When you come face to face with death, you begin to look at life differently.
Today’s freedom letter is a bit longer than usual. I’m telling you about a big project of mine. It should encourage you to think about your life and may well be an inspiration for you. I gladly offer you my support in continuing on your path confidently and taking personal responsibility.
The biological upper limit of age seems to be around 120 years. Most people live to be a little over 80 years old. Some of us bite the dust earlier, some significantly.
We don’t know how long we will actually live. For some, the knowledge that life could be over at any time is a powerful motivator not to waste time. However, the vast majority seems to live under the illusion that there is enough time to do everything.
But not only time itself is important, also its quality. Decades of carrying around dozens of surplus pounds, taking medication every day or even being dependent on life-support machines – do you take these limitations into account when planning your life?
We often hear people say: “I’ll do this or that when I retire.” Are you sure that you will still be able to do the things you planned? Some people need a walker at age 70, others run triathlons. Inevitable fate of genetics?
No! Aside from accidents and rare individual cases, you have great influence on the development of body, mind and soul. The decades-old dogma of the immutability of our genes has been broken. Epigenetics – the influence of the environment on gene activity – is becoming increasingly important. You are not a passenger in your body, you are the pilot!
Whether you are frail, weak and dependent in old age or fit, agile and independent is the result of countless small daily decisions and actions.
I am currently reading You Are the Placebo by Dr. Joe Dispenza and fascinated by a study he describes. In the 1980s, five men aged 70 to 80 were asked to pretend they were 22 years younger at a retreat. Surrounded by cues that they are actually living in an earlier time – magazines, news, music – their bodies became physiologically younger in just five days! Posture, weight, gait, mobility, grip strength, memory, vision and hearing all improved. In just five days, the men literally became younger.
I have no doubt that it is possible for anyone to massively influence, even reduce their own biological age.
While reading last Sunday, I realized that I’ll be celebrating my next round birthday in exactly six months. Getting older on paper doesn’t worry me in the slightest. With each passing year I gather more experiences, learn more and become wiser.
However, I definitely don’t want to become dependent on the medical industry.
Besides freedom, health is one of my greatest values. That’s why I’ve set the ambitious goal of having the fitness and vitality of a 20-year-old by my 40th birthday. To this end, I commit to the following plan (bold targets are non-negotiable):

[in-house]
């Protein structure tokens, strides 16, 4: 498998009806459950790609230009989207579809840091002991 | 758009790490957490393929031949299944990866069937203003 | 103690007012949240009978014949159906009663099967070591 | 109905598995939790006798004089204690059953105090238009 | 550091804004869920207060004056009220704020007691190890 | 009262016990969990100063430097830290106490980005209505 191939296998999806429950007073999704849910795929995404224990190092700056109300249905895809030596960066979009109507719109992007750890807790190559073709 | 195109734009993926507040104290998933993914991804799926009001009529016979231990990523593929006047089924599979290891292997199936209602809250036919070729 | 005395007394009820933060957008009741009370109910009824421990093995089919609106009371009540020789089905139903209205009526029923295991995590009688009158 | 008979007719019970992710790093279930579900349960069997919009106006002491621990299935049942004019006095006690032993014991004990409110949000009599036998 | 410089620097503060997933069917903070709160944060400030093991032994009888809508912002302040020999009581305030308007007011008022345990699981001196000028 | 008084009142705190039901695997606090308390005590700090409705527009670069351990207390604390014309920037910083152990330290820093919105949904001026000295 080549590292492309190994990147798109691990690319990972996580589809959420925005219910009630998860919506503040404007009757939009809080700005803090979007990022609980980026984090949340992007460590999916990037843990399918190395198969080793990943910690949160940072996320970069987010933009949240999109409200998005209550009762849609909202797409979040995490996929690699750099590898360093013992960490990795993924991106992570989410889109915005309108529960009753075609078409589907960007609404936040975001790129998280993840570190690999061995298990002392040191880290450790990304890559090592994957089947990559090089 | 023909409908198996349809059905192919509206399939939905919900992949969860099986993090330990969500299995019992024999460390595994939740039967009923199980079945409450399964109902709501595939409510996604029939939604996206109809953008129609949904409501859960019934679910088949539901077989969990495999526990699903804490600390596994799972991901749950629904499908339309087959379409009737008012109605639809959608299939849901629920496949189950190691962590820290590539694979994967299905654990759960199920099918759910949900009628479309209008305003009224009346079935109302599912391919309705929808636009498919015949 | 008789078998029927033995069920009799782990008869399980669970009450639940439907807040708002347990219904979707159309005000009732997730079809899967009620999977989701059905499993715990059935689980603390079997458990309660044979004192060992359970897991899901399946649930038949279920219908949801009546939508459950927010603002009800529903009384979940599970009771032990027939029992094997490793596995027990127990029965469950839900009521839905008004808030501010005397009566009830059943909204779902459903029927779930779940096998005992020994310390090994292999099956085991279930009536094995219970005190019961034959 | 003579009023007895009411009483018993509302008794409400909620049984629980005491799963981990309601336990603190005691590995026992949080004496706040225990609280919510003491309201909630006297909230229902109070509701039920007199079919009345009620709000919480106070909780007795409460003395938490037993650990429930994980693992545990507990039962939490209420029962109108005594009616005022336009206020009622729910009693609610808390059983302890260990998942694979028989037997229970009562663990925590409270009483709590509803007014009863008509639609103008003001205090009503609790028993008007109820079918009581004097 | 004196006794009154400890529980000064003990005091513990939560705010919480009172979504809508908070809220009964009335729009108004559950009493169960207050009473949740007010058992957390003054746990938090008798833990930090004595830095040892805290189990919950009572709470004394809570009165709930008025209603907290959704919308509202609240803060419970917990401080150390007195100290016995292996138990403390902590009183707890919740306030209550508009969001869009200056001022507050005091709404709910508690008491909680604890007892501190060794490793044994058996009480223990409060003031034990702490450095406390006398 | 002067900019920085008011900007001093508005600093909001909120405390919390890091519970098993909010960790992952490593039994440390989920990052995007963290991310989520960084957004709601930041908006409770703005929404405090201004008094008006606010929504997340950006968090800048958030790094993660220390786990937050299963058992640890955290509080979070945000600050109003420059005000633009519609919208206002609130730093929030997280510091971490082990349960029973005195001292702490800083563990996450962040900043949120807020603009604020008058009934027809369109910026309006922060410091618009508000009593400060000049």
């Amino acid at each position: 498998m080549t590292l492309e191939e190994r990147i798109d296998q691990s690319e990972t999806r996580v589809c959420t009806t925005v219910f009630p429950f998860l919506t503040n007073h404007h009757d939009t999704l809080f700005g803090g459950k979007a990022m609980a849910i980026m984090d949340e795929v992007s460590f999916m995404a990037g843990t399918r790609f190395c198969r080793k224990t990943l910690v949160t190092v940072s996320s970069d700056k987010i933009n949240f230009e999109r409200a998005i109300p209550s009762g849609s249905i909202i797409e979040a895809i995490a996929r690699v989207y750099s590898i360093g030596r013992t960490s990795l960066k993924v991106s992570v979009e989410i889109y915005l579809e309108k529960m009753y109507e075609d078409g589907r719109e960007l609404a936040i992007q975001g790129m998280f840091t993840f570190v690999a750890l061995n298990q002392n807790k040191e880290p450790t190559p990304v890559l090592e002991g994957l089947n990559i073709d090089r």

I take at least 10,000 steps a day. I do weight training (bodyweight exercises that I can do anywhere without equipment) at least three times a week.
I drink at least two liters of water every day. Part of this is so-called “hydrogen water”, which is said to have an anti-inflammatory and antioxidant effect. Whether it’s the H2 water itself or only the placebo effect that provides better health, I can’t say. What excites me, however, is the fact that the placebo effect occurs even when you know that what you are taking is a placebo. In any case, the water should help me to improve my health.
I sleep at least seven hours a day. I usually wake up around sunrise and get moving outdoors within the first hour after waking to regulate my internal clock with natural light.
I eat as wholesomely as possible with freshly prepared dishes made from natural, unprocessed raw food. I reduce my sugar consumption significantly.
I strictly limit my alcohol consumption. For a man, 2 units of alcohol per day are said to still be healthy (one unit corresponds to 0.1 l of wine or 0.25 l of beer). My goal by June 2023 is to drink no more than ten units per month.
I read 20 pages a day and take notes on what I read (active reading).
I watch a TED talk every day.
I actively look for new challenges and new experiences.
I refrain from using smartphones and the like before 10:00 a.m. and after 10:00 p.m.
I take time for myself.
I allow myself to feel my feelings without defining myself through them.
I focus on beauty and practice gratitude.
I spend more time with the people who give me energy and less time with those who drain my energy.
At the same time, I commit to reporting on my progress once a month. In one of the next Freedom Letters, I will show you how I easily implement all of this without putting myself under pressure.
I am aware that I won’t be able to follow the plan perfectly. I’ll be grateful if I reach 80%. My philosophy, which I describe in the ABC of Freedom, is to be committed with every fiber of my body and still be open-minded and forgiving towards myself. When it comes to habits, it’s the daily work that counts. Missing once does not equal failure. Twice, however, is the start of a new habit. I have developed methods for this, which I would love to show to you soon.
With the new year approaching, you might be thinking about making resolutions for 2023. Experience shows that starting on January 1st rarely leads to success. The year 2022 has more than two weeks left. Do you want to let this time pass unused?
If you want change, start now!
I’m happy to help you. Send me an email and we’ll talk about your individual path to freedom with better habits.
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